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Endolithic parasites are troubling California mussels, which live in rocky intertidal areas from Mexico to Alaska. But as new research shows, they might also be helping them.
Endoliths are a range of microscopic organisms that live in shells, coral, or even rock. Some of these organisms complicate the lives of bivalves by dissolving the bicarbonate in their shells. For California mussels, the endolith culprit is likely an unidentified cyanobacteria. But even if scientists don’t know exactly what to blame, the carnage is having very real consequences. Sometimes, the endoliths open a hole clear through the mussel’s shell, killing the animal inside. But even in less acutely lethal cases, the endoliths dissolve away the shell’s surface, causing it to transform from black to bluish-gray.
In hotter areas, however, this endolith may actually be giving some California mussels a helping hand. New research shows the change in shell color that results from the endoliths’ activity helps California mussels cope with the high temperatures they experience at low tide, when they are exposed to the air and direct sunlight.
California mussels straddle a liminal habitat between low and high tides. The lower limit of their world is set by how high aquatic predators, such as sea stars, can usually reach into the intertidal. Their upper limit is determined by the weather, since prolonged exposure to the sun during low tide can desiccate and kill the shellfish.
Previous research shows that Mediterranean and brown mussels in Portugal and South Africa parasitized by endolithic organisms are capable of dealing with higher temperatures. Alyssa-Lois Gehman, a postdoctoral research fellow at the University of British Columbia and the Hakai Institute*, wanted to see if endoliths are also giving California mussels a boost in coping with the sun’s heat.
Gehman and her colleagues took mussels that were parasitized by the endolith and those that weren’t and left them out in the sun for several hours. They found that the parasitized blue-gray bivalves were several degrees cooler than the non-parasitized black mussels. They also painted some mussels black and some gray, and again found that the black mussels were hotter than the gray ones.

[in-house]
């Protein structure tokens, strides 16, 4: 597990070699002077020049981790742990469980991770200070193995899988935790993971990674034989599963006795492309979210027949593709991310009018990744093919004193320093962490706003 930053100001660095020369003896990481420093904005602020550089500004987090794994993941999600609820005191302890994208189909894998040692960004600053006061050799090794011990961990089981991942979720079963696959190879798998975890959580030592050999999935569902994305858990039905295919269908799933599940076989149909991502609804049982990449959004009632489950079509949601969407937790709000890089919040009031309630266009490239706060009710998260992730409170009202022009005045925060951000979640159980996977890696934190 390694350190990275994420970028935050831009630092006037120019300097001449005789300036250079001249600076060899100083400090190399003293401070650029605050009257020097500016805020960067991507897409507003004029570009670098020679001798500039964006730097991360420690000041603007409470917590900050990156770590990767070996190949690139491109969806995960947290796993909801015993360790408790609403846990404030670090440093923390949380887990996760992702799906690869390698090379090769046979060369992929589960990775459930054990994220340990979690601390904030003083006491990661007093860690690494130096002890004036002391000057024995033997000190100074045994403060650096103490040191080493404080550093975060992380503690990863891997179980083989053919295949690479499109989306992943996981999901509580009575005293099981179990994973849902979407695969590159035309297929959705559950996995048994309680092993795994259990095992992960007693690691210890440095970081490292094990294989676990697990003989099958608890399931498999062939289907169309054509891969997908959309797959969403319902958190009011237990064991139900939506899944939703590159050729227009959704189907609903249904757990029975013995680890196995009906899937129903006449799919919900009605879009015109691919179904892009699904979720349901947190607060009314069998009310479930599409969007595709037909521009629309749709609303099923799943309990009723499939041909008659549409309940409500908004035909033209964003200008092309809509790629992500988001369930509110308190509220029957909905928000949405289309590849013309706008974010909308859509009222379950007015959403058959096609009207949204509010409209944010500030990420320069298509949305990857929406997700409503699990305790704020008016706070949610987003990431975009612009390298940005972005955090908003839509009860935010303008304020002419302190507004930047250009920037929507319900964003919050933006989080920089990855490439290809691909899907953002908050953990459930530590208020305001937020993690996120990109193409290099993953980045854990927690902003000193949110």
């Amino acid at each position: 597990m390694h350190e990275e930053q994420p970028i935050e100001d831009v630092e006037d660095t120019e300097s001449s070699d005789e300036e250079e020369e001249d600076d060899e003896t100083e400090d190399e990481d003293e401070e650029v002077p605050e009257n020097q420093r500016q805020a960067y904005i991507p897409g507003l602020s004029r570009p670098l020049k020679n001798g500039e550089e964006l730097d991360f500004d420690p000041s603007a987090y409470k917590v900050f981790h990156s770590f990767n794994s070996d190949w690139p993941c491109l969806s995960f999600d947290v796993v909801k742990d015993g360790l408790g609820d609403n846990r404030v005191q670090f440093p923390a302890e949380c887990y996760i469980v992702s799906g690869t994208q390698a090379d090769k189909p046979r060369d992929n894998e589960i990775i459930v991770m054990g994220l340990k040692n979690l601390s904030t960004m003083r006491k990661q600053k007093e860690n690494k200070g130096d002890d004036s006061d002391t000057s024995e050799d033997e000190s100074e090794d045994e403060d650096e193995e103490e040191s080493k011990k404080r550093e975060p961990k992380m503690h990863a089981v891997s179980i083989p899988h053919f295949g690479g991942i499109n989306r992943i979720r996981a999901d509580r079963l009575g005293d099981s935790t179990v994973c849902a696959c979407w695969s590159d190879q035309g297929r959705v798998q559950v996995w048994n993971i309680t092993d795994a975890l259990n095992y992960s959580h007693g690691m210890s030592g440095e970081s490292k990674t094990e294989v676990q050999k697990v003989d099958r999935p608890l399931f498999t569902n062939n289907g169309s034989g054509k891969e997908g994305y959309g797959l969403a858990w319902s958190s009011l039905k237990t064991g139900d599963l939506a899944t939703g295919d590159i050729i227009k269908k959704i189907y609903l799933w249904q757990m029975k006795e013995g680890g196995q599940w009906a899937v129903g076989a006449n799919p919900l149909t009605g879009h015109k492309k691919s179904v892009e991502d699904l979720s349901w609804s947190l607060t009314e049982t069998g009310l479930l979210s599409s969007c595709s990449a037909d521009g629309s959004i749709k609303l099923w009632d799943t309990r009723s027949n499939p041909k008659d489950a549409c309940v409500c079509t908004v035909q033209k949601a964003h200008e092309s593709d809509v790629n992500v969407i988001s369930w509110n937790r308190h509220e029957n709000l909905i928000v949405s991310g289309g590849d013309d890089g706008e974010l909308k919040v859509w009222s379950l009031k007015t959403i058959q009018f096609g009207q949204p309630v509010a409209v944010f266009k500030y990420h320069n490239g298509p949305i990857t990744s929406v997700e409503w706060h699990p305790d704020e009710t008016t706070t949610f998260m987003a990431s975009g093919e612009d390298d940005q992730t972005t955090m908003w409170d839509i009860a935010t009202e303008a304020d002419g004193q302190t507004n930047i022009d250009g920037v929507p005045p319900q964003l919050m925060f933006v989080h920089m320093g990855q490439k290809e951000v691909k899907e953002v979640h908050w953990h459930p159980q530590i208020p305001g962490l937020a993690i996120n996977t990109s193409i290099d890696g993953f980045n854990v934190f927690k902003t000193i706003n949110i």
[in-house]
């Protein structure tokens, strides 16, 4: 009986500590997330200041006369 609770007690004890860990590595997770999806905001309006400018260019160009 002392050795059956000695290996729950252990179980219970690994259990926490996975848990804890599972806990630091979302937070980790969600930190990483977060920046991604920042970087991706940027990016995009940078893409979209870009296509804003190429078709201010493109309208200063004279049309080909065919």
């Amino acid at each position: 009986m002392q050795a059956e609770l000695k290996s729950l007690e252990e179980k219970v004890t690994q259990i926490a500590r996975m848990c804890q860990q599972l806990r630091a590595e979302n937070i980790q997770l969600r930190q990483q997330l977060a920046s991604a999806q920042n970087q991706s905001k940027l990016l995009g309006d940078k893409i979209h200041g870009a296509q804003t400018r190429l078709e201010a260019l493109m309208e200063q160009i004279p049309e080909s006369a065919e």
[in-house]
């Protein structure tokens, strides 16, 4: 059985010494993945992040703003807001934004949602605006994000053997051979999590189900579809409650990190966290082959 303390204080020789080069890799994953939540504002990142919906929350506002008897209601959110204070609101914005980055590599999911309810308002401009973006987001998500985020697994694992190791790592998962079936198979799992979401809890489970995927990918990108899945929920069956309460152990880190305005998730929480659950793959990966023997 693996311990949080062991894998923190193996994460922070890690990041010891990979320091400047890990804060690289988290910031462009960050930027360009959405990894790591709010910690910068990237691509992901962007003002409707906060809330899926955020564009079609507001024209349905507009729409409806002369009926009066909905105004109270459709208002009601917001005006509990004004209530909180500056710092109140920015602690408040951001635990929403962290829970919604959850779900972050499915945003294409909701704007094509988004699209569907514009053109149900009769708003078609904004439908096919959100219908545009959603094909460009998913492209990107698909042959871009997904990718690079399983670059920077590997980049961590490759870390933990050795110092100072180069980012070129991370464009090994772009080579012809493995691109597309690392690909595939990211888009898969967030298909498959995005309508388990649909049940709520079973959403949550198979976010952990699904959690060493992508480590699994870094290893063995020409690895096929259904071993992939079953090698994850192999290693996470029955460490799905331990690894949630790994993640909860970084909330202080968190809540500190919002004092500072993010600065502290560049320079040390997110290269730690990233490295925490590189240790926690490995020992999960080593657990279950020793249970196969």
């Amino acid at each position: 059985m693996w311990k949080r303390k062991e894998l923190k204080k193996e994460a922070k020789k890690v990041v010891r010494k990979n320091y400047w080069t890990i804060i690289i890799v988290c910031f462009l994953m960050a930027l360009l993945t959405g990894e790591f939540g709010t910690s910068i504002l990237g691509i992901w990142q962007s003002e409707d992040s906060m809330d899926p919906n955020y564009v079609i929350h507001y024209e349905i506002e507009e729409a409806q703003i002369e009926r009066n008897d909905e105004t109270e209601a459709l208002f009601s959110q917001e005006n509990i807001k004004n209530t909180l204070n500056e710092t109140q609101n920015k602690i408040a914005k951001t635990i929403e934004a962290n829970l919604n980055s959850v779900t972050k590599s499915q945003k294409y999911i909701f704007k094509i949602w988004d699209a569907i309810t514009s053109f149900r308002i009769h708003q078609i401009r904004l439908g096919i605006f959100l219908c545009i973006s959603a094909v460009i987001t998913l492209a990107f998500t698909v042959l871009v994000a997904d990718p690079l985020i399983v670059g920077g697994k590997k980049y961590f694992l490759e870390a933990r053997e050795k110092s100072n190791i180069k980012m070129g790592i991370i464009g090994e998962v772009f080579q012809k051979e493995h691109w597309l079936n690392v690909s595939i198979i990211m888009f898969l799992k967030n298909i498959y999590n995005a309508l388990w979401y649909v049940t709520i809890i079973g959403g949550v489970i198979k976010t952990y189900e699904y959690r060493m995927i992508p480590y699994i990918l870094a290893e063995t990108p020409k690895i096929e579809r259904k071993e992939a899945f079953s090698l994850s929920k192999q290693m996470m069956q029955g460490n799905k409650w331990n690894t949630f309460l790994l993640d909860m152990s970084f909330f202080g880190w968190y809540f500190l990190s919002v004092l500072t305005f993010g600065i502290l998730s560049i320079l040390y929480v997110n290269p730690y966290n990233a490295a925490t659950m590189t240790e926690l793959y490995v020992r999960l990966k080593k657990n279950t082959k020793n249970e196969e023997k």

The results reveal it is the difference in color that helps the creatures cope with higher heat levels, Gehman says. “We’re essentially showing that this one interaction can be negative or positive, depending on the context.” The effect, Gehman says, is that the endolith’s activity actually increases how long the mussels can survive out of the water, and thus increases the area where the mussels can live.
Even with the help of the endoliths, it’s likely that mussels living highest in the intertidal zone are already at the limit of their heat tolerance. As the world warms due to climate change, it’s possible that a larger proportion of the mussels may become more reliant on the parasites just to survive where they already are, Gehman says. But the slight heat tolerance benefit provided by the endoliths could still be outweighed by the negative effects of the parasite.
Gerardo Zardi, an ecologist at Rhodes University in South Africa who conducted the earlier work in South Africa and Portugal and was not involved in the new study, says he is happy others are paying attention to this interaction, which has implications for how mussels will cope with climate change.
Zardi says a better understanding of the interaction is important, since mussels are ecosystem engineers that create habitat for other sea life. “Any change that happens to mussels has significant repercussions on other species,” he says.
*The Hakai Institute and Hakai Magazine are both part of the Tula Foundation. The magazine is editorially independent of the institute and foundation.